The relationship between genetic testing and breast cancer has been mostly focused on the prevention of cancer; however, recent advancements in treatment are now using genetic tests to personalize cancer therapy.
Genetic testing can be used as a tool to help prevent cancer by finding patients who have a higher risk for developing it. Once a genetic mutation that is known to increase a person’s risk for cancer is found, the doctor and their patient can work on a plan to lower the risk for developing cancer or increase screening to find it early. For example, if a patient is found to have a mutation in the BRCA1 or BRCA2 genes, their provider may recommend an annual breast MRI or prophylactic surgery. It is also important to test for these same genes even if a person already has cancer, as the information can be used to take measures that lower the risk of developing a second cancer. Since these genetic mutations run in families, genetic testing is commonly done to help caution other family members who may be at a higher risk for getting cancer.
Recently, researchers have found a new way to use the information from genetic tests. Genetics can now play a role in helping a doctor decide what the best drugs are to treat each patient. A new group of drugs called PARP inhibitors work best on patients who have a mutation in the BRCA1 or BRCA2 genes. Over the last few years this has been shown to work very well in treating ovarian cancer. Now a clinical trial called OlympiAD has shown that PARP inhibitors also work for patients with metastatic breast cancer with a BRCA1 or BRCA2 mutation.1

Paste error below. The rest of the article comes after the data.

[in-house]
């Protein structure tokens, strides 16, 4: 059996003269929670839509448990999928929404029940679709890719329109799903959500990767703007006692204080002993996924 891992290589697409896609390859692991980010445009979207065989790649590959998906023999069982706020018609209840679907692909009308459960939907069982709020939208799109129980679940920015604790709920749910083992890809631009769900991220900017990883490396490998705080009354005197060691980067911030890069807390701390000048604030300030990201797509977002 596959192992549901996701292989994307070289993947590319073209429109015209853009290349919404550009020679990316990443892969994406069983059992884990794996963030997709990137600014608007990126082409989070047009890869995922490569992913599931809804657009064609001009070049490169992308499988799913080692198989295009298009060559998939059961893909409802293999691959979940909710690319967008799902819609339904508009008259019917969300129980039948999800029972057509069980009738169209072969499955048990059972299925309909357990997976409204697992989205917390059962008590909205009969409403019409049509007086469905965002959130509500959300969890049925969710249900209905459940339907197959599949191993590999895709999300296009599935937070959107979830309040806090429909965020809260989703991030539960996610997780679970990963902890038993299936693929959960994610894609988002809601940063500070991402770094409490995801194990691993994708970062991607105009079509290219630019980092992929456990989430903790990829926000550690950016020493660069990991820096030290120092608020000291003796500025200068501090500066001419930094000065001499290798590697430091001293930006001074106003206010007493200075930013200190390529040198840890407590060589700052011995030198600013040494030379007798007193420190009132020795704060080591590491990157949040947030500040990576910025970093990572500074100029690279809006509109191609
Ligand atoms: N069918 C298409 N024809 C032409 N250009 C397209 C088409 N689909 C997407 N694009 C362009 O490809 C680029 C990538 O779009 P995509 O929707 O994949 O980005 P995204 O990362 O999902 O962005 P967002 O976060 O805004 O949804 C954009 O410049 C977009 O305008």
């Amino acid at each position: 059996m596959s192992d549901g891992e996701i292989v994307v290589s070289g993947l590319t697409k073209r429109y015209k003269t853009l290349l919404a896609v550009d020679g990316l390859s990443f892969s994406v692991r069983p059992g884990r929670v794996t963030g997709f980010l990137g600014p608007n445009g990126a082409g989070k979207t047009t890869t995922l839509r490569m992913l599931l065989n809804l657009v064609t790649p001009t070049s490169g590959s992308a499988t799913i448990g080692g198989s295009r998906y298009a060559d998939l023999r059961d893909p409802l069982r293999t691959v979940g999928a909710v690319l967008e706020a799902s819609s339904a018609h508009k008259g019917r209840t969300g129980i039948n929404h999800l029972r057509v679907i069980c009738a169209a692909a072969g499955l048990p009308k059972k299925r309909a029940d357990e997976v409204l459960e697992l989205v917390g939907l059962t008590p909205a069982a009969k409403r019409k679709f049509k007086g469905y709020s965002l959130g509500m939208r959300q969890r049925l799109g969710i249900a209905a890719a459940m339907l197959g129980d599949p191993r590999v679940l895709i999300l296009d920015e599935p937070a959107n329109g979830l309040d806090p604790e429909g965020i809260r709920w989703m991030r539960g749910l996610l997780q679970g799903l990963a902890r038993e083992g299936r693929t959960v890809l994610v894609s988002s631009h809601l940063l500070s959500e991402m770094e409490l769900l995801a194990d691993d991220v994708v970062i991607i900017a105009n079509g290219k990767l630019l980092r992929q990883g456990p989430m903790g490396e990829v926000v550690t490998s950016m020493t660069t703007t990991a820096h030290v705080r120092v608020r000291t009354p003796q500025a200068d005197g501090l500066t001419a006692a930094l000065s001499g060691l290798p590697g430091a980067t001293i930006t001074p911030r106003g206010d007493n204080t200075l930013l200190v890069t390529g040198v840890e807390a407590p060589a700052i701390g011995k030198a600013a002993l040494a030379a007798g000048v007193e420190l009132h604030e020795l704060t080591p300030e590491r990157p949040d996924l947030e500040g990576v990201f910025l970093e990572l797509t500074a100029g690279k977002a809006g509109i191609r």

The OlympiAD trial compared a PARP inhibitor called Lynparza® (olaparib) to chemotherapy. Patients had to have metastatic (i.e. stage IV) breast cancer with a BRCA mutation and be HER2-negative. The results of this study showed that Lynparza® (olaparib) lowered the risk of the disease growing or death by 42% compared to chemotherapy. Additionally, patients on Lynparza® (olaparib) experienced less side effects and improved quality of life.1,2,3
For many years genetic testing has been used to help prevent cancer for patients and their families; now it also helps personalize cancer therapy. Speak with your doctor to learn more about what test is best for you.
|Learn more about Myriad’s genetic tests|
- Robson et al. Olaparib for Metastatic Breast Cancer in Patients with a Germline BRCA Mutation. N Engl J Med (2017). 10.1056/NEJMoa1706450
- For more detailed information about Lynparza and its safety and efficacy please go to lynparza.com
- Lynparza® (olaparib) is not approved by the FDA for this indication
Lynparza is a registered trademark of the AstraZeneca group of companies.